The Great Western rail line has a set of 4 tracks: 1 set main out of London, 1 set main into London, 1 set relief out of London and 1 set relief into London. The main lines carry fast trains along the route, the relief tracks carry slower stopping services. Pangbourne is one of the slow stations and plenty of fast trains go whizzing past.
During commuting times there are semi-fast trains which stop at all the slow stations before Reading and then go fast to Maidenhead and then on London (and vice versa in the evenings). I aim to get these trains because I can get a seat on my way in and dose as the train travels into the sunrise.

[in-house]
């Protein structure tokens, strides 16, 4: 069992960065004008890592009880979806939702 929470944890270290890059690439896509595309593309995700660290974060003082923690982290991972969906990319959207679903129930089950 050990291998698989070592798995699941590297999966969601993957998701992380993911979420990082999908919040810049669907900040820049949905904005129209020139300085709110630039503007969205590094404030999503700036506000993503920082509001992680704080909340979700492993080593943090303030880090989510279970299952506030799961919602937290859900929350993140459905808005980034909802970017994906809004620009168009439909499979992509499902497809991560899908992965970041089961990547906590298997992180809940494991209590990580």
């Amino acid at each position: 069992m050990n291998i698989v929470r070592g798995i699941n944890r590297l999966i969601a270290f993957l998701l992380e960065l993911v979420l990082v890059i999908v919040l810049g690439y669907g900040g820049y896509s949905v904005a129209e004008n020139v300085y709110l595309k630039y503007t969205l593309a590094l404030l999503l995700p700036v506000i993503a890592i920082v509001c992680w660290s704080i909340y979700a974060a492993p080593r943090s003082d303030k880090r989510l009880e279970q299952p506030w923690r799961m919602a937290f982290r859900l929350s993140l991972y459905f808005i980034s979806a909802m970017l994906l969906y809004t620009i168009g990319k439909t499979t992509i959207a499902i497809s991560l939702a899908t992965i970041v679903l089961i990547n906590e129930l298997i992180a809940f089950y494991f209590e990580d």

Most stations along the route have 4 platforms, one for each set of tracks. For some reason, Pangbourne does not. So in the event of engineering work closing the relief lines, trains don’t stop at Pangbourne. During Building a Greater West unfortunately this is happening quite a lot! Over the Easter weekend lots of routes were not running and in the week after Easter Pangbourne station was closed all week. Tickets were accepted up to the next station along the line Goring, so for a week I got to wave at my house as I passed it on the train to and from work.
The station building dates from the reign of Queen Victoria, which you can tell by the letterbox which is set into the building. The VR at the top stands for Victoria Regina. More recent letter boxes have a ERII at the top for Elizabeth Regina II.